A condominium association prohibited all pets, except for birds and fish. Tenant kept a dog, and the association filed suit to have the dog removed. Tenant raised the affirmative defense of “selective enforcement” as other occupants had cats. The trial court ruled that cats are “fundamentally different than dogs” in that they are not noisy and don’t defecate outdoors and granted the association a summary judgment.
On appeal, the 4th District Court of Appeals stated that a party challenging the enforcement of an otherwise valid restrictive covenant has the burden to prove defensive matters that preclude enforcement, such as the enforcing authority acted in an unreasonable or arbitrary manner. Id. (citing Killearn Acres Homeowners Ass’n v. Keever, 595 So. 2d 1019, 1021 (Fla. 1st DCA 1992)). Restrictive covenants must be strictly enforced. Although a cat is different than a dog, a cat is also not a bird or a fish. Therefore the trial court was in error to hold that cats were permissible. As the Board was allowing cats, but not dogs, it was deemed to be selectively enforcing the restriction, and the summary judgment was reversed.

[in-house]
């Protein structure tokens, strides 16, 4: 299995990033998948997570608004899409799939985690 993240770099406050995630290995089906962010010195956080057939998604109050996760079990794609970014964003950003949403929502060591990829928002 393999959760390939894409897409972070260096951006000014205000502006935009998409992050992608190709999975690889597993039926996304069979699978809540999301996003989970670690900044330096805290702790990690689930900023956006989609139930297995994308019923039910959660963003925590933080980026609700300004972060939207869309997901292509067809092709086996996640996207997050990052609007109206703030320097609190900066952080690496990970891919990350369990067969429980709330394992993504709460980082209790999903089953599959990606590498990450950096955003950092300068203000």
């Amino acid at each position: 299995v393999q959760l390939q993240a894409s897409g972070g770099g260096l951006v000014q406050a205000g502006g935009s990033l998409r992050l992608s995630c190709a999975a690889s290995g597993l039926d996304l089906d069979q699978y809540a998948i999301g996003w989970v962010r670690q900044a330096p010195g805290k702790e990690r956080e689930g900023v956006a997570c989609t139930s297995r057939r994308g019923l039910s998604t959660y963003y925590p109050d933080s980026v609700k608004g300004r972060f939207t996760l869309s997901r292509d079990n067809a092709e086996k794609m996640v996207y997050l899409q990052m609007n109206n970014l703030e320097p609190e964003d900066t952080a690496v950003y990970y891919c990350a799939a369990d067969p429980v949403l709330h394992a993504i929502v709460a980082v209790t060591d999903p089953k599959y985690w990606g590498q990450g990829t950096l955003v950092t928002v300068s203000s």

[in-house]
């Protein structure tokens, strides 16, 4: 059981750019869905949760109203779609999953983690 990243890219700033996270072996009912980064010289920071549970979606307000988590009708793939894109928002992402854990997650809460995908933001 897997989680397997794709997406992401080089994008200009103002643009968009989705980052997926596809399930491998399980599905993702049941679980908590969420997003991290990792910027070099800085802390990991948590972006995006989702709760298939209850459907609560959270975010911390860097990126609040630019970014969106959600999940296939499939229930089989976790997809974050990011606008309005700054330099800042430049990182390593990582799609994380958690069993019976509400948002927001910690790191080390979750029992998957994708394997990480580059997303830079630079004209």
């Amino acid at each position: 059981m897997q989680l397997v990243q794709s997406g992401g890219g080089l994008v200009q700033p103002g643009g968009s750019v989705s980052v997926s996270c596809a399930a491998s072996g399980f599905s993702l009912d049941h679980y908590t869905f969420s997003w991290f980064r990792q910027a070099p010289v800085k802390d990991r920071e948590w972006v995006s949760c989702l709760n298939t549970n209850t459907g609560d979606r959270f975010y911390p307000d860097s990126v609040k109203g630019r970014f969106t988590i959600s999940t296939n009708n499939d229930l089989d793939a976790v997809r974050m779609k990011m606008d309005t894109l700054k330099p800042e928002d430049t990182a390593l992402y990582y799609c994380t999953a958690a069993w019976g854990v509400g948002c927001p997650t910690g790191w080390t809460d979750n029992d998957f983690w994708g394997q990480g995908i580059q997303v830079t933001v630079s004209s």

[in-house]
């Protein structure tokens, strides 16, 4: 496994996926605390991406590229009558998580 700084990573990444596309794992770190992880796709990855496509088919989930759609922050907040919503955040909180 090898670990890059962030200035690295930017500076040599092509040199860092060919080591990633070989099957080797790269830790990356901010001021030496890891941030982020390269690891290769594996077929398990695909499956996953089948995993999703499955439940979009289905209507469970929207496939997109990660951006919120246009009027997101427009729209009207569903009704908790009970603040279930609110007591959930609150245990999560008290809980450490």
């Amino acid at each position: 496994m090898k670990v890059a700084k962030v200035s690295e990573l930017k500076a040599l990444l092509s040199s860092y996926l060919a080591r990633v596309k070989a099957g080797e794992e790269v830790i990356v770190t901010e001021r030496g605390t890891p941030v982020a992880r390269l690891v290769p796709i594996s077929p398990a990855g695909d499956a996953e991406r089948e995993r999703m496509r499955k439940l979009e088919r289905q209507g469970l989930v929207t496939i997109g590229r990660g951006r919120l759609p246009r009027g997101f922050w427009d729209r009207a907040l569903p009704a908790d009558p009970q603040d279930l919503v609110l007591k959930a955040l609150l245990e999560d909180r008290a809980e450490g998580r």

Prisco v. Forest Villas Condominium Apartments, Inc., 847 So 2d 1012 (Fla.App. Dist.4 04/30/2003)